What do we do with such a man? Should we put up statues to him, as they did at my alma mater, The College of William and Mary? (And of course there’s the Jefferson Memorial in Washington, D.C.) After all, the statues are there to honor his positive accomplishments, and one can make a case that Jefferson did more good than bad in his life (these are my criteria for honoring someone). But after reading this piece, and assuming that the facts are reported correctly, I have to think twice.

Please feel free to weigh in below.

 

Scholar denies, in the face of strong evidence, that Norse “settled” in North America, but only because he doesn’t like the implications

June 30, 2021 • 12:30 pm

The evidence for the Norse having arrived in North America is less extensive than I thought. Some “settlements” with artifacts said to be from early Norse explorers have been shown to be misinterpreted, and most of the Norse “colonization” of North America involves settling in Greenland, which some people (like me) don’t consider part of North America.

Yet there is one indubitable bit of evidence—and it’s strong evidence—that the Norse founded a settlement on Newfoundland around 1000 AD. It’s the settlement of L’Anse aux Meadows on the island of Newfoundland, which surely counts as North America. Wikipedia gives a summary, including pictures of the remnants of the eight “sod longhouses” built by the Norse, and a reconstruction of what the settlement looked like. But this isn’t just a fantasy of Wikipedia editors. A Google Scholar search for “L’Anse aux Meadows” shows dozens of papers agreeing that this was indeed a Norse site. It was short-lived, to be sure, but certainly Norse.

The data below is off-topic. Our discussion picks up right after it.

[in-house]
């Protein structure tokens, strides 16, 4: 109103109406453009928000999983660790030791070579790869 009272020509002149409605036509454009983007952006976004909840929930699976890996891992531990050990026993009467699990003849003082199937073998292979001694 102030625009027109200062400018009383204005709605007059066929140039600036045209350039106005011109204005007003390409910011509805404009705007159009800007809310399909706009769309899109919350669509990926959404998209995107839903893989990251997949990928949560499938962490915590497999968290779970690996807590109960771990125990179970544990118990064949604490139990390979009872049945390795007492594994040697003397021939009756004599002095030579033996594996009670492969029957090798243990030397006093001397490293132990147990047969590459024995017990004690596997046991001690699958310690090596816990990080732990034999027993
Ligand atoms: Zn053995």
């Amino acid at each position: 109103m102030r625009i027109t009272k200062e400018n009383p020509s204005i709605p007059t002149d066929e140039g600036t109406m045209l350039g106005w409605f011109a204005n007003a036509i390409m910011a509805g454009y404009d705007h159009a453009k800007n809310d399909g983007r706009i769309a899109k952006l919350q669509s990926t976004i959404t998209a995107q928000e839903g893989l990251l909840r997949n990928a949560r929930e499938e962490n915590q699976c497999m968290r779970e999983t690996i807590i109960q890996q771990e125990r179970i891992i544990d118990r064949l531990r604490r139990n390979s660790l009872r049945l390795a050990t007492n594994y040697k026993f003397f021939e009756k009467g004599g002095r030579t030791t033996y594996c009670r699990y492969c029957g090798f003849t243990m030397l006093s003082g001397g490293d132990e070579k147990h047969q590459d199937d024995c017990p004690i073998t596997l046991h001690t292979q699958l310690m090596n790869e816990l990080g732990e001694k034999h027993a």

Besides the remains of eight buildings, there were Norse artifacts:

Other things found at the site consisted of common everyday Norse items, including a stone oil lamp, a whetstone, a bronze fastening pin, a bone knitting needle and part of a spindle. Stone weights, which were found in building G, may have been part of a loom. The presence of the spindle and needle suggests that women as well as men inhabited the settlement.

Here are pictures of what was there and what remains (all captions from Wikipedia); this is now a UNESCO World Heritage Site.

The remains of Norse buildings on display. The remains of seven Norse buildings were uncovered during the Ingstads’ excavation of the site.

 

Authentic Viking recreation, Newfoundland, Canada July 17 – 30, 2003

 

A model depicting the Norse settlement established at L’Anse aux Meadows.

This is clearly the earliest discovery of North America by Europeans that we know of, though of course Indigenous people populated the continent already, with their ancestors having crossed the Bering Strait about 15,000 when there was a land bridge. What we mean by “discover” is that the continent was discovered by people from other places.

But one scholar, a contrarian named Gordon Campbell,  just published this article in Time Magazine saying that the Norse settlement is bogus, and also that it’s a “problematic” myth. (Again, when you see the word “problematic,” run for the hills!). Click on the screenshot to read it. Campbell is described “as a Fellow in Renaissance Studies at the University of Leicester and a Fellow of the British Academy. His new book is Norse America: The Story of a Founding Myth.” He seems to be a respectable scholar, but he’s an English scholar studying the Renaissance, not an archaeologist. His book has but three reviews (and 2.5 out of 5 stars on Amazon), with two reviews citing the Newfoundland settlement.

Click on the screenshot to read the misguided, ideologically-soaked piece:

I don’t have much to say beyond Campbell’s motivations, which are apparently to either rewrite or ignore history because the Norse settlement in Newfoundland is ideologically repugnant to him. (He doesn’t mention L’Anse aux Meadows.) Why the distortion? I’ll let Campbell speak for himself:

Why do unfounded claims about the Norse in America matter, beyond the simple desire to make history truthful? One of the glories of America is the ambition to realize Thomas Jefferson’s contention that all men are created equal. Yet even today, racial and ethnic equality remains unrealized, and racial entitlement remains a potent force.